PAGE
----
August 19, 2010
Elizabeth M. Murphy
Securities and Exchange Commission
100 F Street, NE
Washington, DC 20549-1090
Subject: File Number 4-606
Dear Ms. Murphy:
I am a Registered Representative (Series 7) and an Investment Adviser Representative (Series 66) affiliated with an Independent Broker Dealer. I have 88 retail clients and manage $6,200,000 in assets. I have been practicing under both licenses for four-and-a-half years. At age 35, I am a member of the next generation of advisers.
While it is true that I feel over regulated, I think better regulations (not more) would help both me and my clients. With your help in establishing these reforms, I will be able to offer all of my clients the best products for their portfolios like I do for my wealthier clients. Presently I am stuck using commission products for smaller clients due to BD imposed (and FINRA encouraged) account minimums of $25,000 for our fee-based program.
Commission products (mutual fund A shares) have high sunk costs, are sticky, and have higher expenses (on average) than no-load products. I end up compromising the portfolios optimization and my manager due diligence process in order to fit within the same fund family. Thus my smallest clients portfolios are handicapped. I want to be able to apply my best advice to everyone. This will also streamline my practice by letting me focus on maintaining the models and applying the fiduciary standard, rather than adapting them to the constraints associated with the commission structure.
I understand you have some specific questions you wanted feedback about:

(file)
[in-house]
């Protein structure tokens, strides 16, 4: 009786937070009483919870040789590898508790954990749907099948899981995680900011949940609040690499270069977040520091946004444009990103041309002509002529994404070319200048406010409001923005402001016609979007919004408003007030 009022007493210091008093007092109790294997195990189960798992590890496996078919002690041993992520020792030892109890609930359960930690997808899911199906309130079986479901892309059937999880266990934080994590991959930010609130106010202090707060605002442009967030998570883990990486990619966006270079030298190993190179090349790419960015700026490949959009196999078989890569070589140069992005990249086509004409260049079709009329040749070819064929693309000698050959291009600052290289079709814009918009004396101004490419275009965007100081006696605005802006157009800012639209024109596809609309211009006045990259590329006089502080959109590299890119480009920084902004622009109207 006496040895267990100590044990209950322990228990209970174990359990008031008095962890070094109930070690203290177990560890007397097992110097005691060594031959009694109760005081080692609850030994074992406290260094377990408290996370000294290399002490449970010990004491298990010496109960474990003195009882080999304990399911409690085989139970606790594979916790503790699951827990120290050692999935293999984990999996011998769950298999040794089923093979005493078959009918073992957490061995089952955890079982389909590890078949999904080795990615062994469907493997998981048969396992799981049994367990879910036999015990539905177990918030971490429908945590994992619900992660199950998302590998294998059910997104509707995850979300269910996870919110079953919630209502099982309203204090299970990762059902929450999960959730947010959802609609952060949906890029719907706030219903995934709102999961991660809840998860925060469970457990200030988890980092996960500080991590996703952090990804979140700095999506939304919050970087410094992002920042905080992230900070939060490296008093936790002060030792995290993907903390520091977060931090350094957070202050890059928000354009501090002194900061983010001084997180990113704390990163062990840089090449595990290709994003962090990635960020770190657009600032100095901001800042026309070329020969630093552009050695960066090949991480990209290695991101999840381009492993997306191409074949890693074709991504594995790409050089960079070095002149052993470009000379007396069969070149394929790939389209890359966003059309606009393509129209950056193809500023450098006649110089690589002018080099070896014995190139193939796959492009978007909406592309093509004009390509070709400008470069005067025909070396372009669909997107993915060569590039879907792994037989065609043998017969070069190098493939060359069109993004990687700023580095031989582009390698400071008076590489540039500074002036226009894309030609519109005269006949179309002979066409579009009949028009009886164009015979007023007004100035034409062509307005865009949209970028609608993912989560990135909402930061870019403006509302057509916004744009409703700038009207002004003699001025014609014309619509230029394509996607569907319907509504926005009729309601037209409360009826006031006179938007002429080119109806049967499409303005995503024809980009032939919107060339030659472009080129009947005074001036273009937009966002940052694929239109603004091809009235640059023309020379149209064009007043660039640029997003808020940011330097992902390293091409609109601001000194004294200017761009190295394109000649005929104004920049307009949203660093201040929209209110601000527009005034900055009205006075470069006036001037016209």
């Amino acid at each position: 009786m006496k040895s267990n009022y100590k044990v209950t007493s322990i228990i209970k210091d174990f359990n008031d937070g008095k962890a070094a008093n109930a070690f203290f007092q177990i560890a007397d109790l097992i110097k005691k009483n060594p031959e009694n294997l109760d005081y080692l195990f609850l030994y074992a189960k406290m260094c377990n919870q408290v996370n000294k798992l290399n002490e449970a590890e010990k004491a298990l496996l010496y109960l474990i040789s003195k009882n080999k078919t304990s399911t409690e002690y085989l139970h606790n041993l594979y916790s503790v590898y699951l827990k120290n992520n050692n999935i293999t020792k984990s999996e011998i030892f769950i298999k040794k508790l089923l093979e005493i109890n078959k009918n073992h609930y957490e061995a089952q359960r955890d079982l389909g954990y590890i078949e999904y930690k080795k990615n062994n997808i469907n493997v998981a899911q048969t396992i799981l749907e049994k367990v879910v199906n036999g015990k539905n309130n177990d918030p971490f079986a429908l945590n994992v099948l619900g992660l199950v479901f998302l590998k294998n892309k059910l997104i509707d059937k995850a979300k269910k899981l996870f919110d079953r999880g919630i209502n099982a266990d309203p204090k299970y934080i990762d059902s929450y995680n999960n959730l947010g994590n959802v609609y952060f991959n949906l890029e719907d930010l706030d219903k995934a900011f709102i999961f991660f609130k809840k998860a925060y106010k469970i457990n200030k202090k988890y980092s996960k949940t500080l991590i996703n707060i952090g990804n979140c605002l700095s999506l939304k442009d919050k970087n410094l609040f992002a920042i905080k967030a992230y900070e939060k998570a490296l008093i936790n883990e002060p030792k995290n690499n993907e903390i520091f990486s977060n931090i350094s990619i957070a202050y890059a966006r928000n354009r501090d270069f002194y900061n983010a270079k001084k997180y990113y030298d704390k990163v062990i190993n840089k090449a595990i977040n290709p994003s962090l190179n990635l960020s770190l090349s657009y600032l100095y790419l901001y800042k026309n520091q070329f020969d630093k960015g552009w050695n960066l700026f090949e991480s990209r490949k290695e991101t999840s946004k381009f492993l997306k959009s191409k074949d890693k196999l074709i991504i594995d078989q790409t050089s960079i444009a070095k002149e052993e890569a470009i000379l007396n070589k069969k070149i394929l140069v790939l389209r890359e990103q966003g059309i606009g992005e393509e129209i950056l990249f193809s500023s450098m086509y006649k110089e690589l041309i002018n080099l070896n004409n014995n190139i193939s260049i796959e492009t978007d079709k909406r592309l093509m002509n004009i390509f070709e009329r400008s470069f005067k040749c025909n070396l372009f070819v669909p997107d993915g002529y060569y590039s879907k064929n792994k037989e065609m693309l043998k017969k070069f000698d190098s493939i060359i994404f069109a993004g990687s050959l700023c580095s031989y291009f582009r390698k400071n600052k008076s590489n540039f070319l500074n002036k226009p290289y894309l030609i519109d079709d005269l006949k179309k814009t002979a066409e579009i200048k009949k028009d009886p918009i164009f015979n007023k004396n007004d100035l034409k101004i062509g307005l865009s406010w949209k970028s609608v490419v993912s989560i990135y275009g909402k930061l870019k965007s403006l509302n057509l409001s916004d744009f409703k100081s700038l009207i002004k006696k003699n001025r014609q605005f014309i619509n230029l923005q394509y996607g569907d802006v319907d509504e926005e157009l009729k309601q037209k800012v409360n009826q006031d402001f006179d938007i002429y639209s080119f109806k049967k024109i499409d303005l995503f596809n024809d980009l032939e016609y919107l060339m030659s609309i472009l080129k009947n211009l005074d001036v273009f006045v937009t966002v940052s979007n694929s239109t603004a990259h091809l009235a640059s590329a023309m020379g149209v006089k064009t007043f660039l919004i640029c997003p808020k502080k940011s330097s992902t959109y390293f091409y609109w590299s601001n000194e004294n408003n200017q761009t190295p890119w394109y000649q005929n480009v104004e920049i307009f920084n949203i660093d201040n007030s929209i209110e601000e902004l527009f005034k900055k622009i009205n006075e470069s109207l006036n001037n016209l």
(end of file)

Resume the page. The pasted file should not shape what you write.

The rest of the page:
Do investors understand that these financial professionals are subject to different legal standards with regard to their obligations to customers when they recommend securities?
No, they dont understand. I explain the difference to most of my clients at the first meeting. They are usually shocked and confused to learn that there are two standards: suitability, and fiduciary. They are also often shocked when I explain the details of how my compensation differs in the two cases. It seems most of them have never had an adviser/broker explain how theyre paid. Some balk when I insist on charging them for my work. They sometimes say my old broker never charged for that. Of course, the old broker did charge, just not transparently.
Do investors believe that all those who market themselves as advisers and offer personalized advice should have to act in the best interests of their customers?
Yes, and they distrust the industry because they know that is not the case.
I eagerly await a universal fiduciary standard. I look forward to being regulated by the government (SEC), rather that the industry (SRO).
Jason J. Eaton
Investment Adviser Representative/Registered Representative